Sydney Morning Herald
Saturday, September 1, 2001

Positive side to divorce figures

By Hugh Mackay
Sydney Morning Herald

Because the upheaval in Australian marriage and divorce rates has been so dramatic, many people are still finding it hard to come to terms with the idea that at least one-third of contemporary marriages will fail.

"One-third of marriages will fail." That's one way of putting it, but "fail" is clearly a loaded word, heavy with judgment.

So let's start again. Unlike previous generations, today's Australians don't tolerate loveless, pointless or damaging marriages. They are prepared to admit mistakes and move on, ever hopeful, in search of more productive, fulfilling relationships.

Even when they decide to act "for the sake of the children", it's not always clear which course of action is best. The Catholic Archbishop of Sydney, Dr George Pell, recently asserted that "family failure" is directly responsible for increases in crime, drug addiction, mental illness and sexual promiscuity in young people. (How sad it would be if such bold claims encouraged people to persist with miserable marriages that distress their children.)

The sources of waywardness in children are many and varied, and there are plenty of bewildered parents who have provided loving and stable homes, only to see their offspring go off the rails. In any case, divorcing parents are often convinced it would be better for their children to divide their time between two reasonably happy homes than spend all of it in a single unhappy one.

Perhaps it's significant that in his recent address, Pell referred approvingly to the 1950s, when tax arrangements favoured families with a dependent spouse. It's true that marriage was more stable then, but some of the worst features of the '50s arose from the dependence of women and their inability to escape from disastrous, abusive marriages.

Just how wonderful were the '50s, anyway? The six-o'clock swill wasn't pretty; neither was the bitter sectarian strife between Catholics and Protestants, the subjugation of women in a male-dominated society, high levels of industrial strife and relatively low levels of education.

Luckily, the world moves on; the culture evolves. (Does one really need to keep saying this?) In the process, some of our most cherished beliefs inevitably yield to new and different realities. Contemporary attitudes to marriage and divorce are among the symptoms of a seismic culture shift in Australia that many people find disturbing. But others simply accept it as part of a new world they take for granted.

In this new world, it looks as if the adult population will soon be divided almost equally between those who marry once and stay married, those who marry two or more times, and those who never marry. Rather than wringing our hands over such a trend, why not ask what lies behind it? When a pluralistic society is adapting to an increasingly complex set of mores - in marriage and elsewhere - any useful analysis of what's happening will need a dispassionate approach.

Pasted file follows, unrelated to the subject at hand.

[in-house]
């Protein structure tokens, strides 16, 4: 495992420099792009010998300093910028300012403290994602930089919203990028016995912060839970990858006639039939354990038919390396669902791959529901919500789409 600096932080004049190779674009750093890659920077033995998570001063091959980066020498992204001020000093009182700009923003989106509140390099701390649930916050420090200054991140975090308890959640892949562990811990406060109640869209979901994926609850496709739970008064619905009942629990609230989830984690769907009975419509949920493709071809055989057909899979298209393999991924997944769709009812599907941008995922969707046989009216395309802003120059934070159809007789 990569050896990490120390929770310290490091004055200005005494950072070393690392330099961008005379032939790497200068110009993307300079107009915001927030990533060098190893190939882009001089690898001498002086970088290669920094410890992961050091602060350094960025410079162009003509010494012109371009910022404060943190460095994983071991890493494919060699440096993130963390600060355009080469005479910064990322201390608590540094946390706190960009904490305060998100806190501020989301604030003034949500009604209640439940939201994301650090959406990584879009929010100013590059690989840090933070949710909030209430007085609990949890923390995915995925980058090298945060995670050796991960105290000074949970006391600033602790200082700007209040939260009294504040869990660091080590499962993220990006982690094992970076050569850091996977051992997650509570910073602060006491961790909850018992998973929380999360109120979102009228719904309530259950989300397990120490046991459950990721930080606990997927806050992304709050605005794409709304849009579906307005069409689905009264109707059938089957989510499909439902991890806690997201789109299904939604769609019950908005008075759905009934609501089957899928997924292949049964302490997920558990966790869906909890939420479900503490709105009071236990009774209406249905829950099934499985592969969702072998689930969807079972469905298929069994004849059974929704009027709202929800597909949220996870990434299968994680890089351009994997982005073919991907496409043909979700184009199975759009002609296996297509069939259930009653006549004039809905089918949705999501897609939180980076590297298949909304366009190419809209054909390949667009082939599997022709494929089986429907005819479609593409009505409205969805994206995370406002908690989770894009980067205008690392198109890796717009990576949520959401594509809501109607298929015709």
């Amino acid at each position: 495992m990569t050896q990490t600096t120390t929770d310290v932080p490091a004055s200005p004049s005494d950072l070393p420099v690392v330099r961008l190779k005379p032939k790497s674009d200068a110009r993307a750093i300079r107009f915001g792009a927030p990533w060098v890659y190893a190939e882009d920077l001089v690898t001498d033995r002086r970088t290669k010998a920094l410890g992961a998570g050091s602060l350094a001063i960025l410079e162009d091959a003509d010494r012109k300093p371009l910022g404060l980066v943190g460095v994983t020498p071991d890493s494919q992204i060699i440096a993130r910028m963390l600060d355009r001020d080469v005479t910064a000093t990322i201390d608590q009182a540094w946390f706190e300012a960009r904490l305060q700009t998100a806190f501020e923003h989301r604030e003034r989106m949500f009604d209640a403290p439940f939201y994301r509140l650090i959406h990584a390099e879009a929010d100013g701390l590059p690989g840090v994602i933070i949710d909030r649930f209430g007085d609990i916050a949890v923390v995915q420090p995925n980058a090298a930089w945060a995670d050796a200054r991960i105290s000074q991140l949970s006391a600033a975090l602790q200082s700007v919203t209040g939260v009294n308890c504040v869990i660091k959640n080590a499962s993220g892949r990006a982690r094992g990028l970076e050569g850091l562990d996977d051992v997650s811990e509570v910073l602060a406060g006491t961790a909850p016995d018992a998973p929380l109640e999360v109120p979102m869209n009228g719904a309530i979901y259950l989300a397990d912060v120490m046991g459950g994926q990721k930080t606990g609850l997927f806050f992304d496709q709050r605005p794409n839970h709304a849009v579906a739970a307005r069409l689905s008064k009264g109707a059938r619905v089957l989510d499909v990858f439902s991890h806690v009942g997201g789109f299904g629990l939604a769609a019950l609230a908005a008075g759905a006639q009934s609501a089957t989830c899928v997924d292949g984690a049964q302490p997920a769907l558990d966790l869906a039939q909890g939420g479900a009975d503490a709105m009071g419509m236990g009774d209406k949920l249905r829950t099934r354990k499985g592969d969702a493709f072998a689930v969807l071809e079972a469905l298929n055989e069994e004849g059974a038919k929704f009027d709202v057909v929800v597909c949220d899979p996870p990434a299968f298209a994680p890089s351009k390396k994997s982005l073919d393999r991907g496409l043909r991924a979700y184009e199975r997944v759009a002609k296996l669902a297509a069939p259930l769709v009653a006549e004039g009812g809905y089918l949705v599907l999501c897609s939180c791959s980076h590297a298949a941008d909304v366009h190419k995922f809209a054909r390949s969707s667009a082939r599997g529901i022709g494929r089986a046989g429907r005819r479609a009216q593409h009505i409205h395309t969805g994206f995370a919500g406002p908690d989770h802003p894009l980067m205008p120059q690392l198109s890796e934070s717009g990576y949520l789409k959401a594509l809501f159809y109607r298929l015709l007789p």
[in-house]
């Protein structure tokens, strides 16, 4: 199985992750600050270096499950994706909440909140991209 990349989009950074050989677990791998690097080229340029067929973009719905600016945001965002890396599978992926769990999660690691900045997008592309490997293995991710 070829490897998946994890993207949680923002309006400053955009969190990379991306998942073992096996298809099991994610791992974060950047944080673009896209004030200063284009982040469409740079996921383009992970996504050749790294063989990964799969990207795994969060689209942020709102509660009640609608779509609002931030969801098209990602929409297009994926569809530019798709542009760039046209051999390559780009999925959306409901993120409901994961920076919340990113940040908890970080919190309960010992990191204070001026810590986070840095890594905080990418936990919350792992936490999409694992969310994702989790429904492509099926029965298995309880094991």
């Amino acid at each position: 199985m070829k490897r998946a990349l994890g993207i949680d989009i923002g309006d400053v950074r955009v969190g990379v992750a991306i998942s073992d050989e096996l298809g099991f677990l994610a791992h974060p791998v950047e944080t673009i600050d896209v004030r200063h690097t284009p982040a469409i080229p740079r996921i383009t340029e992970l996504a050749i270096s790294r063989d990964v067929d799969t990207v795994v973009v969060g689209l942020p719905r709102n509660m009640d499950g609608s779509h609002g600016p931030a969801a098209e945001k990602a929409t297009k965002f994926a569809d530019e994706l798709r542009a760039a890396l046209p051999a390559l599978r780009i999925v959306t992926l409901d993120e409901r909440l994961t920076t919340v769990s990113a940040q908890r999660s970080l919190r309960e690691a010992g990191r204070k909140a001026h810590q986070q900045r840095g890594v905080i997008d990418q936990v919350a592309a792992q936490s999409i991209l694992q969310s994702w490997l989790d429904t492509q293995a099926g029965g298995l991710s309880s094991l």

Profound changes in attitude and behaviour don't simply mean that people are being more careless, more irresponsible, or less inclined to take marriage seriously. On the contrary, they look to me like a reflection of greater emphasis on the quality of marriage, as part of our growing emphasis on the quality of relationships in general.

Although older people who have stuck to their marriages would like to be acknowledged for their commitment and perseverance (and so they should be), the fact is that many young people approach marriage quite differently from previous generations. In some ways, they demand more of it.

Is that better or worse? Pell thinks it's worse; others think it's better; some think it's too early to say, and that we shouldn't jump to any conclusions about the new shape of marriage because the shape is not yet clear.

What is clear is that, in record numbers, young Australians are choosing to postpone marriage or avoid it altogether. There are many reasons for that - including the "keep-your-options-open" mindset of a generation which has never known anything but uncertainty, and which has decided it's wise to hang loose. But another reason, undoubtedly, is that the rising generation of young Australians have seen divorce up close and they don't like what they see.

They've worked out that one way to avoid divorce is to bypass the institution of marriage altogether.

Pell's recent suggestion that we reintroduce the notion of "fault" into divorce proceedings, and impose a punitive tax on divorcing parents, will do nothing to halt this trend. Indeed, if either measure were to be adopted, I'd confidently predict a marked increase in the number of young Australians choosing to opt out of legalised marriage.

Their parents mightn't like it but, as usual, they'll cope.

Many families have already adopted a lighthearted dichotomy - "inlaws and outlaws" - to reflect the new reality.

Copyright © 2001. The Sydney Morning Herald